• In Ms. Tree, Dan Green has a pincer hook in place of his left hand (which he lost to a bomb).
  • To replace the forearm he lost in The Texas Chainsaw Massacre (2003) remake, Leatherface gets a hook hand (composed of a bone, belts, and a meat hook) in the comics set after the film.
  • Lucien Machete in the Topps Comics Zorro series. He adapts his hook hand into a Swiss-Army Weapon.
  • Sky Pirate Captain Plunder in Sonic the Comic has a hook in place of his left hand.
  • The Outsiders once fought a villain named Nunchuku, who instead of hands, had, well... what do you expect? He was arguably one of the less silly opponents The Outsiders faced.
  • The Punisher villain Mr. Badwrench had a (you guessed it) wrench in place of a hand. Frank kills him with it.
  • In Violine, Muller gets a variation of these (hooked claws) after nearly being eaten by crocodiles.
  • In Red Robin the member of the 7 Men of Death Tim decides to take for questioning has a missing hand replaced with a hook.
  • Robin (1993): Johnny Warren eventually replaced the hand he lost due to firing a warped and blocked gun with a hook. He has no concern about injuring himself with it as by that time he's possessed by an evil magical entity and can easily repair any new injuries.
  • Wonder Woman (1942): The Huntress villan the Sea Lion has a hook hand and peg leg, to give him a pirate-like air.

    Comic Strips 
  • Hsu Tanaka in Hsu and Chan lost a hand in a swordfight with his lifelong rival Akira Yamamoto, and subsequently had it replaced by a simple prosthetic claw that can bend solid steel.
  • Gaspar, the evil dolphin hunter in the "Dossier on Pluto" arc from Modesty Blaise.

    Fan Works 
  • Done jokingly in A Very Potter Musical; after Snape cuts off his hand during Voldemort's rebirth, he replaces it with a hook.
  • In Twisted Princess, Ariel has a fork in the place of one of her arms.
  • Maim de Maim's Perry Larkin is mentioned to have hooks for both hands. The narration lampshades this with a bit of Fridge Logic with how he could answer and use his phone.

    Films — Animation 
  • Captain Hook from the Disney version of Peter Pan. He plays incidental music on the piano with his hook as well as his good hand, while consoling a tearful Tinkerbell.
  • The version of Captain Hook in the Shrek movies, who plays piano in a bar despite his Hook Hand.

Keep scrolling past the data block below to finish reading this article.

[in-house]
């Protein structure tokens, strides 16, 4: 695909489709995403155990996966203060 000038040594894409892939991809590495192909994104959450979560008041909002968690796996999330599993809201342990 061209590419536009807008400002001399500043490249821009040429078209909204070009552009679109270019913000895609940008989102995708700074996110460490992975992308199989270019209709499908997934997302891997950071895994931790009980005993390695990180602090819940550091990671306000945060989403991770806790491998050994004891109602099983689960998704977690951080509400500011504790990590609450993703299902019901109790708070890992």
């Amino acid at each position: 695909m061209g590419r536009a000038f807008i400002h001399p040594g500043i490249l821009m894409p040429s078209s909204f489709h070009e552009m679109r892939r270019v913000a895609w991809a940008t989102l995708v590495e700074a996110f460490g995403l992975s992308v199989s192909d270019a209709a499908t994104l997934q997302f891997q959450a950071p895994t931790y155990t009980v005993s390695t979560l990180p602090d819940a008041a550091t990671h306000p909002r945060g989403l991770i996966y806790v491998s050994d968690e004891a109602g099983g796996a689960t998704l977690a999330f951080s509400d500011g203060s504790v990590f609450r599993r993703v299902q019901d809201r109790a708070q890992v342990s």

• The thug with a hook for a hand in Tangled who dreams of becoming a concert pianist. His dream comes true in the end.
  • Tom Baltezor in Eight Crazy Nights has a hook for a left hand, with which he is prone to accidentally injuring himself.
    Davey Stone: I wonder if that guy ever wiped his ass with the wrong hand?
    Tom Baltezor: Yes.
  • Alongside the usual assortment of self-mutilation that was implied to happen to the Brigands in The Thief and the Cobbler, the brigand that warns Chief Roofless not only has a hook for a hand, but also a hook for a foot.

    Films — Live-Action 
  • The villain of the third Battal Gazi film, Sövalye Andrea, lose an arm to Battal Gazi early in the film. For the remainder of the movie Sövalye sports a hook-hand, and in the final battle Battal Gazi managed to kill Sövalye by forcing his hook into his own throat.
  • Homer Parrish in The Best Years of Our Lives. He was played by real-life double amputee Harold Russell, a drill sergeant during the war who lost his hands in a training accident.
  • James Bond
    • Dr. No. The title character lost his hands in a radiation accident and replaced them with metal manual prostheses. In the original novel it was because the Tongs cut off his hands for theft.
    • Live and Let Die. Tee Hee Johnson, The Dragon to Big Bad Kananga, has a vicious-looking pincer in lieu of a right hand. He threatens to cut James Bond's little finger with it during an interrogation. In fact, his whole arm is mechanical — he lost it to a caiman.
  • Sanford Scolex (a.k.a. Dr. Claw) from Inspector Gadget (1999) has a cybernetic claw in place of his left hand. Lampshaded, too: "It has a sort of postmodern Captain Hook feel to it... Too bad 'Hook' is taken, huh?" It carries over (with more simplified mechanisms) into Inspector Gadget 2.
  • In the movie I Still Know What You Did Last Summer, the killer has a hook for a hand. (In the previous movie, he killed with a gaff hook that he carried.)
  • The Claw, the villain from the Dick Tracy movie Dick Tracy's Dilemma. He accidentally electrocutes himself when his hook jams in some wiring while trying to kill Tracy.
  • The (mostly good) tow truck driver in Adventures in Babysitting, right after Chris has told the kids a horror story about a killer with a hook.
  • Moon, from the martial arts fantasy "Fox Legend". After a fox demon gnawed off her left hand, she had it replaced with a hook-like knife.
  • Candyman, Candyman, Candyman, Candyman, Candyman.
  • In Puppet Master, the puppet Blade has a tiny little hook for one hand. Befitting his name, the other hand is a little knife.
  • Godzilla gives us Gigan, who has hooks in lieu of hands among his other Spikes of Villainy. In Final Wars his hooks are now curved blades, and in the final battle he replaces the blades with dual-pronged chainsaws.
  • Peter Pan adaptations naturally feature Captain James Hook and his namesake hook hand.
    • Peter Pan (1924), with Ernest Torrence as Hook.